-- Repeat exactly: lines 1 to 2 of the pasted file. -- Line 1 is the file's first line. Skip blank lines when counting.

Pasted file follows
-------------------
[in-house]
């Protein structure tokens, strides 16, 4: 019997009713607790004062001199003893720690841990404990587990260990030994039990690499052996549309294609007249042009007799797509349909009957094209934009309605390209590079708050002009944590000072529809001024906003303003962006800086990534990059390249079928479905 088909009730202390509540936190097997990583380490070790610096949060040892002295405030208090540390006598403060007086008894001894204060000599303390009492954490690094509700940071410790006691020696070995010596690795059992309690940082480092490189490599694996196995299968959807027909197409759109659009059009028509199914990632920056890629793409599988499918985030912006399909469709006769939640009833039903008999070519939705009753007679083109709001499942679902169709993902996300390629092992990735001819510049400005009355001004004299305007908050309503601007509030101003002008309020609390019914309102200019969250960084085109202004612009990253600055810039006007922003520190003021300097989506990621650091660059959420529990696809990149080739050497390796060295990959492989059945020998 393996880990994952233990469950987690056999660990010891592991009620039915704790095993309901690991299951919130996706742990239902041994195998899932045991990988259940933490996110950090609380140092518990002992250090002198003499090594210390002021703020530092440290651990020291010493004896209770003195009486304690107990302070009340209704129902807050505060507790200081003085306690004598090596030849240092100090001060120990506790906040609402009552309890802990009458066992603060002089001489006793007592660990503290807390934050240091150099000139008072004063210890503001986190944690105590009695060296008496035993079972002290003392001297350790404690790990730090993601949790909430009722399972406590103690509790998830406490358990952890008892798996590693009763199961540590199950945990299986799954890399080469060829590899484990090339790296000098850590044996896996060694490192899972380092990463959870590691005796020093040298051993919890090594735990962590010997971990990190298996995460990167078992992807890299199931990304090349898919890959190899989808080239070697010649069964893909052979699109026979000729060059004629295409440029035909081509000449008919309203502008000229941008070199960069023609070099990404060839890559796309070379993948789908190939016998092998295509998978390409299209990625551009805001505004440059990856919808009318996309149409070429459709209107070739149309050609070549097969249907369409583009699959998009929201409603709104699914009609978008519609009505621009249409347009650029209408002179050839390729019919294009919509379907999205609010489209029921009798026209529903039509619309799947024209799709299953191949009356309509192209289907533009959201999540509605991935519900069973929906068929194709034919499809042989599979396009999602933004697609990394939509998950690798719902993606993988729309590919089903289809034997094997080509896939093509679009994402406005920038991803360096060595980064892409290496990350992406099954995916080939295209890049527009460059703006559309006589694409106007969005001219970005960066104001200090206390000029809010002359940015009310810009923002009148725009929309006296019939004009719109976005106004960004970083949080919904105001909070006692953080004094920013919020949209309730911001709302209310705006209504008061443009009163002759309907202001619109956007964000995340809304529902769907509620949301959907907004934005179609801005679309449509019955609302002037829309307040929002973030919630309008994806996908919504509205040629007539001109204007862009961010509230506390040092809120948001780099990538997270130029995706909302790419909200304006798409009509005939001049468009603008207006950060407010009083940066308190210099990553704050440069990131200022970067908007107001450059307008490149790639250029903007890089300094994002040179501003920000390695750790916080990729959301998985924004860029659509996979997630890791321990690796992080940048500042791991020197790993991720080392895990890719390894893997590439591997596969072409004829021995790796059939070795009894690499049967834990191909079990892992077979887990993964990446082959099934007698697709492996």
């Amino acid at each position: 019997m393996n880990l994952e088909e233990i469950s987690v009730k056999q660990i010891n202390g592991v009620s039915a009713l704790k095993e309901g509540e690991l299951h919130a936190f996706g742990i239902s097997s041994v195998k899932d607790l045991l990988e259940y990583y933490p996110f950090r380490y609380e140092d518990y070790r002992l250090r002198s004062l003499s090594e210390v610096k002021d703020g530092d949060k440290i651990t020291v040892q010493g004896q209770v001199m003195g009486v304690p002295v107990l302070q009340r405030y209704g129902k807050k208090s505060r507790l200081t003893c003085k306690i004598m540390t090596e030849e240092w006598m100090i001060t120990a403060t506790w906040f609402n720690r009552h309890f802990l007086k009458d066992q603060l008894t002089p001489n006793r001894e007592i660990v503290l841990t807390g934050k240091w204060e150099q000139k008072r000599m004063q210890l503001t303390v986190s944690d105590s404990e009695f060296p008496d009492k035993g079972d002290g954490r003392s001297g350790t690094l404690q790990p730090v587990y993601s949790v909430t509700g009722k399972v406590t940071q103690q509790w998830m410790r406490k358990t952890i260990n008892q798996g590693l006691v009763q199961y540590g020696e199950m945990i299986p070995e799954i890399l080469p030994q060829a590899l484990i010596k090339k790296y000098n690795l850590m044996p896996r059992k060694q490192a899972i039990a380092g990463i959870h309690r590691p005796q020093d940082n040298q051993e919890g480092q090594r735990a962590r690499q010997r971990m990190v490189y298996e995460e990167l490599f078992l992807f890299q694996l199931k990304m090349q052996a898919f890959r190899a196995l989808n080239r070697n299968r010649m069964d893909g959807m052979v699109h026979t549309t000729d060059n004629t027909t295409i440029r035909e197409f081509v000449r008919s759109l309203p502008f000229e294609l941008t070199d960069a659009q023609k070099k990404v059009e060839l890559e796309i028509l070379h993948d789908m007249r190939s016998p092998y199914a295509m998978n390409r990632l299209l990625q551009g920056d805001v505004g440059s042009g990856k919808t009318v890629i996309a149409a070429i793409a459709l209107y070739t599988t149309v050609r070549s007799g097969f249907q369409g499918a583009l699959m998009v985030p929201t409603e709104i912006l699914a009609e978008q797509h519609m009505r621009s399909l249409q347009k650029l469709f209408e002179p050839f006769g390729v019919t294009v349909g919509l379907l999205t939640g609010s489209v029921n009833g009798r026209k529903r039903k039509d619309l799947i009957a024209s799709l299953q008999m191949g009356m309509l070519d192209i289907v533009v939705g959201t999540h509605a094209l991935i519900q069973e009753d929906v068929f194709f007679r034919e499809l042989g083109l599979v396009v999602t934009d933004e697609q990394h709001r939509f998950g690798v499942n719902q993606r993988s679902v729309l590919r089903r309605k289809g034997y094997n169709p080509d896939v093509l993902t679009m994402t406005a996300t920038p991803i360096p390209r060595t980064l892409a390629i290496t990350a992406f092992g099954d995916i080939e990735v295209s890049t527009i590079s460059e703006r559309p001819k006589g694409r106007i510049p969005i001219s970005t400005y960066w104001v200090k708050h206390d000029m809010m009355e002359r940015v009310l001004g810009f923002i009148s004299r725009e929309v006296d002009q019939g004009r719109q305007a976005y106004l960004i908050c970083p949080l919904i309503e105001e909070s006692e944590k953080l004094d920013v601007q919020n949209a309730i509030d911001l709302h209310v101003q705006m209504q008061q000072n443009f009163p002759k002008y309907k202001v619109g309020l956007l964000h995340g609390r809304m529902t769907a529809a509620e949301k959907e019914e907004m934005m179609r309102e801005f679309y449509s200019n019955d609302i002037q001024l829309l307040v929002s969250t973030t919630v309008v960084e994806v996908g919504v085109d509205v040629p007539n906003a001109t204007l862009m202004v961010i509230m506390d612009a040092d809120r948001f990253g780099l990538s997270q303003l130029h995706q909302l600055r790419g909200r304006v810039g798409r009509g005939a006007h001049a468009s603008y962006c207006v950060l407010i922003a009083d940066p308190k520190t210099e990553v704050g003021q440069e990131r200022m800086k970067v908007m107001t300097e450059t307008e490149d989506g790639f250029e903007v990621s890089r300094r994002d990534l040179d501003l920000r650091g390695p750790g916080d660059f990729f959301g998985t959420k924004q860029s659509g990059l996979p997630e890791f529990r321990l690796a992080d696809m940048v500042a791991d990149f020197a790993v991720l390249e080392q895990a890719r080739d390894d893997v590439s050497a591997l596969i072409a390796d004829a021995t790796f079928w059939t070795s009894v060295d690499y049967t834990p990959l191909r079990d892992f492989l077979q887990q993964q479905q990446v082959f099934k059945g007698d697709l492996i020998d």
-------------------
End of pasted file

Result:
[in-house]
């Protein structure tokens, strides 16, 4: 019997009713607790004062001199003893720690841990404990587990260990030994039990690499052996549309294609007249042009007799797509349909009957094209934009309605390209590079708050002009944590000072529809001024906003303003962006800086990534990059390249079928479905 088909009730202390509540936190097997990583380490070790610096949060040892002295405030208090540390006598403060007086008894001894204060000599303390009492954490690094509700940071410790006691020696070995010596690795059992309690940082480092490189490599694996196995299968959807027909197409759109659009059009028509199914990632920056890629793409599988499918985030912006399909469709006769939640009833039903008999070519939705009753007679083109709001499942679902169709993902996300390629092992990735001819510049400005009355001004004299305007908050309503601007509030101003002008309020609390019914309102200019969250960084085109202004612009990253600055810039006007922003520190003021300097989506990621650091660059959420529990696809990149080739050497390796060295990959492989059945020998 393996880990994952233990469950987690056999660990010891592991009620039915704790095993309901690991299951919130996706742990239902041994195998899932045991990988259940933490996110950090609380140092518990002992250090002198003499090594210390002021703020530092440290651990020291010493004896209770003195009486304690107990302070009340209704129902807050505060507790200081003085306690004598090596030849240092100090001060120990506790906040609402009552309890802990009458066992603060002089001489006793007592660990503290807390934050240091150099000139008072004063210890503001986190944690105590009695060296008496035993079972002290003392001297350790404690790990730090993601949790909430009722399972406590103690509790998830406490358990952890008892798996590693009763199961540590199950945990299986799954890399080469060829590899484990090339790296000098850590044996896996060694490192899972380092990463959870590691005796020093040298051993919890090594735990962590010997971990990190298996995460990167078992992807890299199931990304090349898919890959190899989808080239070697010649069964893909052979699109026979000729060059004629295409440029035909081509000449008919309203502008000229941008070199960069023609070099990404060839890559796309070379993948789908190939016998092998295509998978390409299209990625551009805001505004440059990856919808009318996309149409070429459709209107070739149309050609070549097969249907369409583009699959998009929201409603709104699914009609978008519609009505621009249409347009650029209408002179050839390729019919294009919509379907999205609010489209029921009798026209529903039509619309799947024209799709299953191949009356309509192209289907533009959201999540509605991935519900069973929906068929194709034919499809042989599979396009999602933004697609990394939509998950690798719902993606993988729309590919089903289809034997094997080509896939093509679009994402406005920038991803360096060595980064892409290496990350992406099954995916080939295209890049527009460059703006559309006589694409106007969005001219970005960066104001200090206390000029809010002359940015009310810009923002009148725009929309006296019939004009719109976005106004960004970083949080919904105001909070006692953080004094920013919020949209309730911001709302209310705006209504008061443009009163002759309907202001619109956007964000995340809304529902769907509620949301959907907004934005179609801005679309449509019955609302002037829309307040929002973030919630309008994806996908919504509205040629007539001109204007862009961010509230506390040092809120948001780099990538997270130029995706909302790419909200304006798409009509005939001049468009603008207006950060407010009083940066308190210099990553704050440069990131200022970067908007107001450059307008490149790639250029903007890089300094994002040179501003920000390695750790916080990729959301998985924004860029659509996979997630890791321990690796992080940048500042791991020197790993991720080392895990890719390894893997590439591997596969072409004829021995790796059939070795009894690499049967834990191909079990892992077979887990993964990446082959099934007698697709492996």